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Isotopomer analysis of production, consumption and soil-to-atmosphere emission processes of N2O at the beginning of paddy field irrigation

Yano, Midori, Toyoda, Sakae, Tokida, Takeshi, Hayashi, Kentaro, Hasegawa, Toshihiro, Makabe, Akiko, Koba, Keisuke, Yoshida, Naohiro
Soil biology & biochemistry 2014 v.70 pp. 66-78
denitrification, diffusivity, fertilizer application, flood irrigation, greenhouse gas emissions, isotopes, nitrate reduction, nitrates, nitrogen, nitrogen fertilizers, nitrous oxide, oxygen, paddies, soil air, soil pore system, solubility, submergence, water table, Japan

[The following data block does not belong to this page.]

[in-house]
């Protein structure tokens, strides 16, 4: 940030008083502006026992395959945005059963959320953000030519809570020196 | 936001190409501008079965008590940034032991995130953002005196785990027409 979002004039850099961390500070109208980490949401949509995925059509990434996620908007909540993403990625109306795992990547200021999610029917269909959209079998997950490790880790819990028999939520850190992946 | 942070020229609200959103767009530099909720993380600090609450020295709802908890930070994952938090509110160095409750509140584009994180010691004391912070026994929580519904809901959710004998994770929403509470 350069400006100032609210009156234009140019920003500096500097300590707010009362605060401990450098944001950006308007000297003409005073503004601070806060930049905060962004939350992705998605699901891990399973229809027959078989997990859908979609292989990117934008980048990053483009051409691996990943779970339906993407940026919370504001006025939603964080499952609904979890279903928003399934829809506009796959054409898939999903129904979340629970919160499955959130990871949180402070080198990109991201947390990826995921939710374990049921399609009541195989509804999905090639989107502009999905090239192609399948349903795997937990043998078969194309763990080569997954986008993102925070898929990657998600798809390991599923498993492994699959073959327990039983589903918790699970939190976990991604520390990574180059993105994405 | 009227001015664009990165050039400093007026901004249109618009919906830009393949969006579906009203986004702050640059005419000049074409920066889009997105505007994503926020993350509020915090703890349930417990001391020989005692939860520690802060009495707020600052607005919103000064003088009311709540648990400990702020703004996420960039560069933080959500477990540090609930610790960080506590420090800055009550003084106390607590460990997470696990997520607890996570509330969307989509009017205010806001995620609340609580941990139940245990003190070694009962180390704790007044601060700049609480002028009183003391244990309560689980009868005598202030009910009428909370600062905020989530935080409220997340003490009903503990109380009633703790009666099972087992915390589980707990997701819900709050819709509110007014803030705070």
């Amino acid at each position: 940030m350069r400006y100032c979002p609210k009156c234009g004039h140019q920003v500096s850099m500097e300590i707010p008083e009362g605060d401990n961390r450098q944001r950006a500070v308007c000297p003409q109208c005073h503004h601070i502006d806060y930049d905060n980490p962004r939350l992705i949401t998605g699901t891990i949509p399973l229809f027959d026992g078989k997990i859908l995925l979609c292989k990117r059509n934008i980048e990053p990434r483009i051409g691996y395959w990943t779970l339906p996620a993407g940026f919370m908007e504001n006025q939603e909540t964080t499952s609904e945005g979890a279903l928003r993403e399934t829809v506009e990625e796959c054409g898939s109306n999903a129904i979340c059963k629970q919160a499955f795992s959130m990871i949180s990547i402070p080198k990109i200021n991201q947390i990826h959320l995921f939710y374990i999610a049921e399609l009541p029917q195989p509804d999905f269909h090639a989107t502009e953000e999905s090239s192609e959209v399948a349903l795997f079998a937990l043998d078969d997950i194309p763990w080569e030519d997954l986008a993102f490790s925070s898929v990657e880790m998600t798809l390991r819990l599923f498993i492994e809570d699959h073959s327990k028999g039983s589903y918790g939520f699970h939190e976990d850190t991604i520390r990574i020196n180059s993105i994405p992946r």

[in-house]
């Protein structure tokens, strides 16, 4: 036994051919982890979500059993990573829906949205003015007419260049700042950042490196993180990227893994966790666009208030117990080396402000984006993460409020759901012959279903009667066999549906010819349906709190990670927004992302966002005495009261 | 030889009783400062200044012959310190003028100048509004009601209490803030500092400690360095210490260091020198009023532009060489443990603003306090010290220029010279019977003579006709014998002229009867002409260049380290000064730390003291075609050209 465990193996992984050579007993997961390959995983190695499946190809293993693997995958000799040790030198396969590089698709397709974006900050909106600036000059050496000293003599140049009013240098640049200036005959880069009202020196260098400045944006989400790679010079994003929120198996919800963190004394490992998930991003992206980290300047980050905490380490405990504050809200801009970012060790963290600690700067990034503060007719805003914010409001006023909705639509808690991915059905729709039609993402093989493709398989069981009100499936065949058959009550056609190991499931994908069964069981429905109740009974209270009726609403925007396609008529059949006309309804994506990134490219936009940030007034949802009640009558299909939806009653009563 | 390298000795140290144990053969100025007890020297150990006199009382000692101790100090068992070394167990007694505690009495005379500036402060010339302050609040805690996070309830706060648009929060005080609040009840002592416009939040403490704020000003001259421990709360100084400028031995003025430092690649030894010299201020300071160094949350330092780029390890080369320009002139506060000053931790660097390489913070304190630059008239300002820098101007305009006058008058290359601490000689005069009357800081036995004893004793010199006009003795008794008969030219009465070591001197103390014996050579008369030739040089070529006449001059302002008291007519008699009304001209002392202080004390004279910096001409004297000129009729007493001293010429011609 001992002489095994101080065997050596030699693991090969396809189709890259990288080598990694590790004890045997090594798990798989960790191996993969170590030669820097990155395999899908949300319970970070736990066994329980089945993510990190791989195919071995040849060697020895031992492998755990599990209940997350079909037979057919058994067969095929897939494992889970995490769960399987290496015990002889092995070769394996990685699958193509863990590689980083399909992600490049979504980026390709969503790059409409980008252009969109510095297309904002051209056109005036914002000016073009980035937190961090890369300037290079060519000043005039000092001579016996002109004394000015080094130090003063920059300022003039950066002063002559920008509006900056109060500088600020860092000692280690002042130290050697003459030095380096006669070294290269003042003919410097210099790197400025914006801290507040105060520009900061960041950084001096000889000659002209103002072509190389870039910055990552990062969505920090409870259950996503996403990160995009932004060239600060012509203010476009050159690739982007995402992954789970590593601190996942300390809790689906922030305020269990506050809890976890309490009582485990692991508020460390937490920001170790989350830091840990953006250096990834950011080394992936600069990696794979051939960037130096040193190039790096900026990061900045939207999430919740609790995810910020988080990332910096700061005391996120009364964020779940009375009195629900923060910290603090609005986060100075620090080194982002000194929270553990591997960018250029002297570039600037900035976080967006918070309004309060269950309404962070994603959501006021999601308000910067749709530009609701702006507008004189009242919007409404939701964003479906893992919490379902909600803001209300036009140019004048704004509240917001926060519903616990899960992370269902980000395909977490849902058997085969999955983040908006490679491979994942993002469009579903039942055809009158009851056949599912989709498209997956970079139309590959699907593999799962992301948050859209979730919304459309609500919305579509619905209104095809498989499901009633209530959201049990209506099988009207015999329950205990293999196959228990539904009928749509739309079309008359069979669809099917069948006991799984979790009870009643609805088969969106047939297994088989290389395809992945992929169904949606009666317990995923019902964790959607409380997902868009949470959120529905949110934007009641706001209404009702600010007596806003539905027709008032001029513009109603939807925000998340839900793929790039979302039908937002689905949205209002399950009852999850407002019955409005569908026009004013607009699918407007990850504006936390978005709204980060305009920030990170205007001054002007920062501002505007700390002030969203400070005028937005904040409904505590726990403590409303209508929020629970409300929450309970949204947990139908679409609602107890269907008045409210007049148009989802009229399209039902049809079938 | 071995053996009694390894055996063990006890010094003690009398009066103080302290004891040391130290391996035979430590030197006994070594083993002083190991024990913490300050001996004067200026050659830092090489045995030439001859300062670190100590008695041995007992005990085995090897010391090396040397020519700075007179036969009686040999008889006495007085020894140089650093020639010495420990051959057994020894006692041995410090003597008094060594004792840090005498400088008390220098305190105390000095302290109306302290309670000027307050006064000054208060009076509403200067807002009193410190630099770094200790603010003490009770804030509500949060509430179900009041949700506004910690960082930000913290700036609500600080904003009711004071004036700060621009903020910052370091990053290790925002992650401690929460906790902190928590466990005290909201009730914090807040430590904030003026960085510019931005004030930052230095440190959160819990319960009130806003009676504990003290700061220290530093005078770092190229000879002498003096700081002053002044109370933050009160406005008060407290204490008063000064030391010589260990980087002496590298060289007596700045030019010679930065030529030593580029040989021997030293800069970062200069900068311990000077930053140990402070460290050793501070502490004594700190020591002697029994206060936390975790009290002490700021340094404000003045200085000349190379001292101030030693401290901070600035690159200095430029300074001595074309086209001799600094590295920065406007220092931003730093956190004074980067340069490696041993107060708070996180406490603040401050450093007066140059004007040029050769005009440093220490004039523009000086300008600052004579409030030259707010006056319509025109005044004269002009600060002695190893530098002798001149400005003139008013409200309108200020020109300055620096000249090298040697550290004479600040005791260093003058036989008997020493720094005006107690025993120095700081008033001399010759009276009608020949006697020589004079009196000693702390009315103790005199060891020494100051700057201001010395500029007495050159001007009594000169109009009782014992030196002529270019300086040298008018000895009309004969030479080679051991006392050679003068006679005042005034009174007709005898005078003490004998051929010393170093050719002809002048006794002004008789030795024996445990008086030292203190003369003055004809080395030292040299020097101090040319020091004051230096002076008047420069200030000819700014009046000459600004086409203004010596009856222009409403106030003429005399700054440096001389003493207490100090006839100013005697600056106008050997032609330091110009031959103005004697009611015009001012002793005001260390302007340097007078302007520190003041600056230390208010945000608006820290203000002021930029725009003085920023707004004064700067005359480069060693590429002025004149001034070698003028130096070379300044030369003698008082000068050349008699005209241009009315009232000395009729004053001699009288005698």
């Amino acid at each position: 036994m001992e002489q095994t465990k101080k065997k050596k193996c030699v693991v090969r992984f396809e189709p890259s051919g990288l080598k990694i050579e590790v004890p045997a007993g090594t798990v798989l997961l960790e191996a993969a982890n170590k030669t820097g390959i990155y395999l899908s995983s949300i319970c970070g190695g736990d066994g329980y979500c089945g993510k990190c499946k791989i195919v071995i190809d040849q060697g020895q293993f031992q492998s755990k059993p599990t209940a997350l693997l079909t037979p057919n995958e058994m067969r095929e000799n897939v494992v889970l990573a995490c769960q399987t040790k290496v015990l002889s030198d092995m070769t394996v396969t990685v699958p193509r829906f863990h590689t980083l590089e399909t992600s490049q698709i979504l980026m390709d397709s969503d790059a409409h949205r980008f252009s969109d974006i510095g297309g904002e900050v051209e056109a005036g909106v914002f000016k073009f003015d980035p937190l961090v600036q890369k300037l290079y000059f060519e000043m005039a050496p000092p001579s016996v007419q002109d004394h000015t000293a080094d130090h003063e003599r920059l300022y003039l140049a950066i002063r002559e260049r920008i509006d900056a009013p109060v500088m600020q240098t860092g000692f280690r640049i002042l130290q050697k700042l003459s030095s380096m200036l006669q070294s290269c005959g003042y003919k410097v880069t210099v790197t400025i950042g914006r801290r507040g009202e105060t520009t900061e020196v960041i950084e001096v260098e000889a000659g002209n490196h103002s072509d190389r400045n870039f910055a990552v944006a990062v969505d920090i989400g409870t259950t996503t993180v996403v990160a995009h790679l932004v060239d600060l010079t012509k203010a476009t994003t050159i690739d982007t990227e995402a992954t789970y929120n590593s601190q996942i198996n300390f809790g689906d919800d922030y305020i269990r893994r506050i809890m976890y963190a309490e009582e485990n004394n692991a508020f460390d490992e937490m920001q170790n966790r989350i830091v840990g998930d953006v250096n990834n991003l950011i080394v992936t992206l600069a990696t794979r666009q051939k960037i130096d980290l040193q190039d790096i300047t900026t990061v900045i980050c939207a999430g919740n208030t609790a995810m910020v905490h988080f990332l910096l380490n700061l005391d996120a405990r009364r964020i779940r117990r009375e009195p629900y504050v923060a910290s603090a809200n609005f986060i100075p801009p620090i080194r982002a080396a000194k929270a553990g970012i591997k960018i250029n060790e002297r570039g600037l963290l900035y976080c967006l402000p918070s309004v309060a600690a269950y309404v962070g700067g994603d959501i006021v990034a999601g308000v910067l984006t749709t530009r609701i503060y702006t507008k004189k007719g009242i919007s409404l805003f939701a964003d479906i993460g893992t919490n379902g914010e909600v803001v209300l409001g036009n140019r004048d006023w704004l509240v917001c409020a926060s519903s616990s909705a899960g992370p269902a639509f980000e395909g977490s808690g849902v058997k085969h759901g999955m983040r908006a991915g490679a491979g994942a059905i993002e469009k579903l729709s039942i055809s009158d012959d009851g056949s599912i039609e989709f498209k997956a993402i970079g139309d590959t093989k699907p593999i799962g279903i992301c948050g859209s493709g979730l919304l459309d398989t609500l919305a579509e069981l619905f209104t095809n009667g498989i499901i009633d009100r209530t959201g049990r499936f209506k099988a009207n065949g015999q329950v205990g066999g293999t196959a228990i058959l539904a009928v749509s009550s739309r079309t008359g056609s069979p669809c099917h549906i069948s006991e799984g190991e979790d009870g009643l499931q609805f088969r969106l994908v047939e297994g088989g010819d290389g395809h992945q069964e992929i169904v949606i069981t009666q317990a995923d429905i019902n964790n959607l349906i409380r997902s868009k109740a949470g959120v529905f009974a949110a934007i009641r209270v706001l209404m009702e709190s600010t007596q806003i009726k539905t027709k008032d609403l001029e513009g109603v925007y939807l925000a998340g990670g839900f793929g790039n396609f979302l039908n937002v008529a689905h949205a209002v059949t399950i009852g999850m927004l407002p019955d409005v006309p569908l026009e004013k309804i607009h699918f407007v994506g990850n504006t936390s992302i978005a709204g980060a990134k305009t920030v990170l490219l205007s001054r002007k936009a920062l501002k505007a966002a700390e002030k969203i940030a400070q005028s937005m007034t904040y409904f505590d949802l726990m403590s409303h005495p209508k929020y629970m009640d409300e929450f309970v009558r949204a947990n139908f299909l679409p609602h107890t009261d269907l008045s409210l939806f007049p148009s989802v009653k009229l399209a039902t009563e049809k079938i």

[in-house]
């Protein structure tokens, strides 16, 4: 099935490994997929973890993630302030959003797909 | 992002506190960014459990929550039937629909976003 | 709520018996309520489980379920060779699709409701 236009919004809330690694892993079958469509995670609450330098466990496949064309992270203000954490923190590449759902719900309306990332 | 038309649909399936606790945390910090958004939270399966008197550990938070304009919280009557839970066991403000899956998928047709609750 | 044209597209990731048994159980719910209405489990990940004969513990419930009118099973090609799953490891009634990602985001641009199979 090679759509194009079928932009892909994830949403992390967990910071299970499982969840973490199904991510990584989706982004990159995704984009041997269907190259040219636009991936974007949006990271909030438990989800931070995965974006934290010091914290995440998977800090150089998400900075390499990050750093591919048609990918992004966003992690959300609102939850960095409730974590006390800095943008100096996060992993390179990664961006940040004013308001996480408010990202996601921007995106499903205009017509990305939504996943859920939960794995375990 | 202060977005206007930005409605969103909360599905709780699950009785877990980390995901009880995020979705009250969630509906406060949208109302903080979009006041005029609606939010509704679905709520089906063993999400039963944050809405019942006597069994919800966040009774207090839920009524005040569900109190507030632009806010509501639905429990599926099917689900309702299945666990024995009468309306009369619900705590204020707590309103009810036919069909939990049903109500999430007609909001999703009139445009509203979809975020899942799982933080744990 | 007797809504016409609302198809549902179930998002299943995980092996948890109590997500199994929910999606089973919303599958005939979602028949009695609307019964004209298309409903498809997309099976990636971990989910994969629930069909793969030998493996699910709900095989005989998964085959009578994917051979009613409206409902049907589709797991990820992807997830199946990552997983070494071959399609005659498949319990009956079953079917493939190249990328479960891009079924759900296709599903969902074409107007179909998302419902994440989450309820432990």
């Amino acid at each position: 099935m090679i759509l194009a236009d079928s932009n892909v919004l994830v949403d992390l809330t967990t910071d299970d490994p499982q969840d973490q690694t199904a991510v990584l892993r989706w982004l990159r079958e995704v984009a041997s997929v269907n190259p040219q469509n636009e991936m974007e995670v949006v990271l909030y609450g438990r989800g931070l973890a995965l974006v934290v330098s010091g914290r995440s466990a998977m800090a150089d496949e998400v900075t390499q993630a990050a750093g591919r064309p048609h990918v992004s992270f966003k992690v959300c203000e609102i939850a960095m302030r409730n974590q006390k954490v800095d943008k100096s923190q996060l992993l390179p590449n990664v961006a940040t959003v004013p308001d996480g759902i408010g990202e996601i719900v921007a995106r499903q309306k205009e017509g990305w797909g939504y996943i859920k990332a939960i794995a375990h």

In irrigated rice paddies, episodic release of nitrous oxide (N2O) from the soil to the atmosphere has been observed during the first flood irrigation, but the biogeochemical mechanisms underlying these emissions remain unclear. To elucidate both microbial pathways of N2O production, consumption and emission processes of N2O from soil surfaces, we analyzed isotopomer ratios (bulk nitrogen and oxygen isotope ratios, δ15Nbulk and δ18O, and intramolecular 15N site preference, SP) of surface-emitted N2O and N2O in soil gas from paddy fields in Japan at the beginning of irrigation. Results indicate that surface-emitted N2O is produced at shallow depths above the rising groundwater table, and that it is emitted by diffusive transport through air-filled soil pores. Immediately after soil surfaces are submerged, N2O accumulates in the soil because of the low diffusivity and high solubility of N2O in water. Isotopomer analysis revealed that high N2O emissions during the flooding process resulted mainly from N2O production by bacterial denitrification (nitrate reduction). Moreover, as soil submergence progressed, declining soil NO3− concentration promoted the use of N2O as an electron acceptor. Thereby, most of the N2O was reduced to N2. N2O emissions were increased by nitrogen fertilizer application before irrigation. The applied nitrogen fertilizer might enhance N2O production.